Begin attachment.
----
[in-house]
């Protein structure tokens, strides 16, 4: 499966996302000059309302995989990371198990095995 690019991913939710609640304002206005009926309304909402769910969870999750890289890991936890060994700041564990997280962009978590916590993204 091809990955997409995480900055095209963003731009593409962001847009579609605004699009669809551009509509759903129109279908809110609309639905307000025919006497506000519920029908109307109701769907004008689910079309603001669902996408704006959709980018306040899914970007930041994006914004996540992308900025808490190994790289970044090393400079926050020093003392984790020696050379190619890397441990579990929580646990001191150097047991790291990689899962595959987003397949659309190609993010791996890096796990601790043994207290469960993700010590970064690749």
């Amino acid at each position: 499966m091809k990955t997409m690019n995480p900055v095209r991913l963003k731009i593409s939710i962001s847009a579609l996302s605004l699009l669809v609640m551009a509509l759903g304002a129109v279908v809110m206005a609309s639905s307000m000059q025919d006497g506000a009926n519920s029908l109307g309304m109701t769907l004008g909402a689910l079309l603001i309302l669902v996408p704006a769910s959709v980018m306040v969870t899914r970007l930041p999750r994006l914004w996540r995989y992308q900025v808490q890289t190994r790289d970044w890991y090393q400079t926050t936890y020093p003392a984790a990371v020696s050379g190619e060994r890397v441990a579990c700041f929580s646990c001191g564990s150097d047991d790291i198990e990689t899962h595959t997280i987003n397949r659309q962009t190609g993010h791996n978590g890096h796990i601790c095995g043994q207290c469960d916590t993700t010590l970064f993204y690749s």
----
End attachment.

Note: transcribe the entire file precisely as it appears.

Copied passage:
[in-house]
């Protein structure tokens, strides 16, 4: 499966996302000059309302995989990371198990095995 690019991913939710609640304002206005009926309304909402769910969870999750890289890991936890060994700041564990997280962009978590916590993204 091809990955997409995480900055095209963003731009593409962001847009579609605004699009669809551009509509759903129109279908809110609309639905307000025919006497506000519920029908109307109701769907004008689910079309603001669902996408704006959709980018306040899914970007930041994006914004996540992308900025808490190994790289970044090393400079926050020093003392984790020696050379190619890397441990579990929580646990001191150097047991790291990689899962595959987003397949659309190609993010791996890096796990601790043994207290469960993700010590970064690749």
């Amino acid at each position: 499966m091809k990955t997409m690019n995480p900055v095209r991913l963003k731009i593409s939710i962001s847009a579609l996302s605004l699009l669809v609640m551009a509509l759903g304002a129109v279908v809110m206005a609309s639905s307000m000059q025919d006497g506000a009926n519920s029908l109307g309304m109701t769907l004008g909402a689910l079309l603001i309302l669902v996408p704006a769910s959709v980018m306040v969870t899914r970007l930041p999750r994006l914004w996540r995989y992308q900025v808490q890289t190994r790289d970044w890991y090393q400079t926050t936890y020093p003392a984790a990371v020696s050379g190619e060994r890397v441990a579990c700041f929580s646990c001191g564990s150097d047991d790291i198990e990689t899962h595959t997280i987003n397949r659309q962009t190609g993010h791996n978590g890096h796990i601790c095995g043994q207290c469960d916590t993700t010590l970064f993204y690749s």